Posted by BCM on Thursday, November 24, 2016 Under: Seasons
Are you dreaming of a White Christmas?
Just like the ones you used to know?
Let's face it, the odds on this happening in London are pretty bad. But that won't stop people who enjoy a flutter taking a punt on it.
All it takes, according to the Met Office, is one single snowflake to fall during the 24 hours of Christmas Day.
The last time a “bookies'” event was triggered in London was 1999 when, literally, a few wet flakes fell from the sky. Very disappointing.
There's something about a white Christmas that captures our imaginations.
Maybe bitterly cold temperatures and thick snow on the ground intensify the warmth we feel indoors before an open fire, partaking of seasonal food and drink with the family, playing the odd game or two.
Charles Dickens caught this mood perfectly in his famous novella A Christmas Carol, published in 1843. He is often referred to as the man who invented Christmas. Many of the secular rituals we mark the religious festival with today are down to him.
The Victorians loved ghost stories. In this one, set in a cold and snowy London at Christmas, Dickens tells of a mean-spirited moneylender, Ebenezer Scrooge, who changes his penny-pinching ways.
After a series of ghostly encounters, he learns to value the people around him, look after the family and be generous to those less fortunate.
The story will warm the cockles of your heart. It is easy to see how it led to Christmas becoming the season of holiday cheer and goodwill.
Many foods we associate with Christmas date from this time.
Roast turkey became an alternative to goose for the wealthier members of society. It was also the perfect size for larger family gatherings.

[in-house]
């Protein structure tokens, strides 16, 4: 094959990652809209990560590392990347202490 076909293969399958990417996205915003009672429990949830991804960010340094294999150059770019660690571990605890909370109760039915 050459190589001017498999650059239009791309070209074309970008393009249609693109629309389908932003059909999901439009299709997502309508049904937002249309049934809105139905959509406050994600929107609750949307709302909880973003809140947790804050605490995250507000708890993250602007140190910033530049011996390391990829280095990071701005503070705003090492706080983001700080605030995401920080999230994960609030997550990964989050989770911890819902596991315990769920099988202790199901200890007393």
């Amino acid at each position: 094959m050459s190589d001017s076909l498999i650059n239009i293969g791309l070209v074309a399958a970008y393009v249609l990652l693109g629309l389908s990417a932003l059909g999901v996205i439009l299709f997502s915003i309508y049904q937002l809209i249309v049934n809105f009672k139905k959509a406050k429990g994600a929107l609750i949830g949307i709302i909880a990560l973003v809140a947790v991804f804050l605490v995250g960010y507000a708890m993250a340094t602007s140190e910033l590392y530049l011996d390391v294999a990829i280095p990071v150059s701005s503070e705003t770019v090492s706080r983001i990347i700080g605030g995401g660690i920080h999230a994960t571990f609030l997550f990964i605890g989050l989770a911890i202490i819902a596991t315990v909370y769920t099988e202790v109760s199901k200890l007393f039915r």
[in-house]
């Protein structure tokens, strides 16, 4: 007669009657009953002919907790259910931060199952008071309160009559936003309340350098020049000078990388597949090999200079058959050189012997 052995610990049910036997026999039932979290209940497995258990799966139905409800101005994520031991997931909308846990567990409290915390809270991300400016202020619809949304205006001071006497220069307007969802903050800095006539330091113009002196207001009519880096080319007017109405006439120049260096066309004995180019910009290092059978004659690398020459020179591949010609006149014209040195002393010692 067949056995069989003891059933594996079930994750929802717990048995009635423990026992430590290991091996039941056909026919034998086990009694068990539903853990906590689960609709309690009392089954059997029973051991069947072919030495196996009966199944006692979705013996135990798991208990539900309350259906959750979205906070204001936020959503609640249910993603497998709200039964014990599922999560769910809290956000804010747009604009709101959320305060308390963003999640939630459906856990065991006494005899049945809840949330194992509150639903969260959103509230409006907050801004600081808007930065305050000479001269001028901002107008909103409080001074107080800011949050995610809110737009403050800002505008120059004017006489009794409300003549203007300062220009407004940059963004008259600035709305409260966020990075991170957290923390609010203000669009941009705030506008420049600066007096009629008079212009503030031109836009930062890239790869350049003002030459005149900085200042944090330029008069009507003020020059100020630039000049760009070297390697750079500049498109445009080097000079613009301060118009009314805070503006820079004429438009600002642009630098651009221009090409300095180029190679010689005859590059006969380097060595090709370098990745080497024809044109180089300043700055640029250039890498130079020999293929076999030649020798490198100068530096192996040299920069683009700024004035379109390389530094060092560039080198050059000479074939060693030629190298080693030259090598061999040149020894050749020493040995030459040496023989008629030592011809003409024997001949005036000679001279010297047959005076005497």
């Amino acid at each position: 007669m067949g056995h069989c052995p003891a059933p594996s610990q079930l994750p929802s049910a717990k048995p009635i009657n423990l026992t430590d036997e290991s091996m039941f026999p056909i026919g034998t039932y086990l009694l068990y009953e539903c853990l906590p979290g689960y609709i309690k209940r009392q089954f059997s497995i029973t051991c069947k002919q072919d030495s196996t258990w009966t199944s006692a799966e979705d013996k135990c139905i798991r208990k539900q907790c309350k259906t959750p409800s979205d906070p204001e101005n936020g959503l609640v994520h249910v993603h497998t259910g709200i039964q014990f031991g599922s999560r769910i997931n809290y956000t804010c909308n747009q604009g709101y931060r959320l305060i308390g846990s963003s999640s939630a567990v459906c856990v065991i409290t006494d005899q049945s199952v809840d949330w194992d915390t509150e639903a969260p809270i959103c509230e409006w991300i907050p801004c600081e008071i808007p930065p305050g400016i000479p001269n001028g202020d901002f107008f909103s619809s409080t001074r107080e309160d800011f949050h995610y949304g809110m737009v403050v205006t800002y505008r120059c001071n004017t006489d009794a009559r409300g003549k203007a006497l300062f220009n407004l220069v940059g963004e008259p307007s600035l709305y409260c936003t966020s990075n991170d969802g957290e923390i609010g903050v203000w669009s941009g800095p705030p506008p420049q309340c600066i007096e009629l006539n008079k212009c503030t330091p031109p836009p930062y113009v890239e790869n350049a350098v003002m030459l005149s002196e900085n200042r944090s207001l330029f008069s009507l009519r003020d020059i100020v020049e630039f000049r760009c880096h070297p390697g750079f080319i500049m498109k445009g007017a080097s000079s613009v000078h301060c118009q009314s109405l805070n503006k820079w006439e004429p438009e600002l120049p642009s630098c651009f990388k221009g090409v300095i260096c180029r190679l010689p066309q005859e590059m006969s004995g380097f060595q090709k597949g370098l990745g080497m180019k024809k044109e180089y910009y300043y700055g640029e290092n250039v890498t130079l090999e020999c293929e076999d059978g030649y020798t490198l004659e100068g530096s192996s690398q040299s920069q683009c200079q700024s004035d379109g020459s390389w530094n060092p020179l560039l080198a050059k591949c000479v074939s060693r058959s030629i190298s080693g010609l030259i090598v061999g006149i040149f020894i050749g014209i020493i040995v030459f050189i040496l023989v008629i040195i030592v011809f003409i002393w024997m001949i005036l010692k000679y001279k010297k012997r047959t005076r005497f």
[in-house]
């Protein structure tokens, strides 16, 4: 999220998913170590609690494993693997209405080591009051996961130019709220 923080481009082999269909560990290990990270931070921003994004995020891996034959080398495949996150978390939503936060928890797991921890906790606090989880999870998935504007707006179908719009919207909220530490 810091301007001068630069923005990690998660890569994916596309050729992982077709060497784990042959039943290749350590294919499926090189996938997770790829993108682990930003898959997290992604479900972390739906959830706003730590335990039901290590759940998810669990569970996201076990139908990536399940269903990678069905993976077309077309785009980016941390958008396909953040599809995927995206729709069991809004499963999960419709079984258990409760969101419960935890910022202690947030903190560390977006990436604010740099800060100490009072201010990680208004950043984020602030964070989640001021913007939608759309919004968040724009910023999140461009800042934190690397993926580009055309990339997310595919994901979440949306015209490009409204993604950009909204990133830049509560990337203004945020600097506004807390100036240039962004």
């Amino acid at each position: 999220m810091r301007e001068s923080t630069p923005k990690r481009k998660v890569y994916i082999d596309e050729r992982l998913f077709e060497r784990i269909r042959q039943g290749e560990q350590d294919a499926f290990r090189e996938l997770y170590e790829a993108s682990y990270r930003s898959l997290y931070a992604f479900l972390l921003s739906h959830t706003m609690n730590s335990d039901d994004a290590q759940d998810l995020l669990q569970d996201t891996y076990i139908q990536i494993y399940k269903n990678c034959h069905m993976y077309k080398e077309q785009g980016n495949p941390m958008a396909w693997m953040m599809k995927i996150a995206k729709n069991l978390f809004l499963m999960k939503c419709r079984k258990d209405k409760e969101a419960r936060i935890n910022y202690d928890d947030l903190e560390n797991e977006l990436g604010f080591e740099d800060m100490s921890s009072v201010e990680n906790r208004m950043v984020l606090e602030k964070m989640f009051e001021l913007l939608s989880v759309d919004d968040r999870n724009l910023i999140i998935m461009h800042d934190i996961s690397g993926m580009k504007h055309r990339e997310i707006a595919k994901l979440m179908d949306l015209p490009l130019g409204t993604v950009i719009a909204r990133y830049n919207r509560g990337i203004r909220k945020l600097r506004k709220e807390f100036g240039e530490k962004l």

Christmas pudding is still the traditional dish to round off Christmas dinner. This rich mixture of dried fruits bound by egg and suet, infused with cinnamon, nutmeg and other spices, is often made months beforehand.
Adding generous glugs of brandy or rum preserves it and, importantly, helps it light when brought to the table in blazing glory.
Crackers, sending Christmas cards and exchanging gifts also date from this period.
Last but not least, the German tradition of decorating a tree in the house was popularised by Queen Victoria's consort Prince Albert.
When the Illustrated London News published a drawing of the Royal family gathered around the tree at Windsor Castle in 1884, everyone wanted one.
The run-up to Christmas is a busy time and for Country Market producers it's especially so.
As they prepare their full range of traditional goodies from Christmas cakes and puddings to mince pies and handcrafted gifts, they may even be singing along with Bing Crosby.
And it's a sure bet they'll be well and truly into the Christmas spirit by the time they get to those enduring closing lines:
May your days be merry and bright
And may all your Christmases be white
In : Seasons
Tags: "white christmas"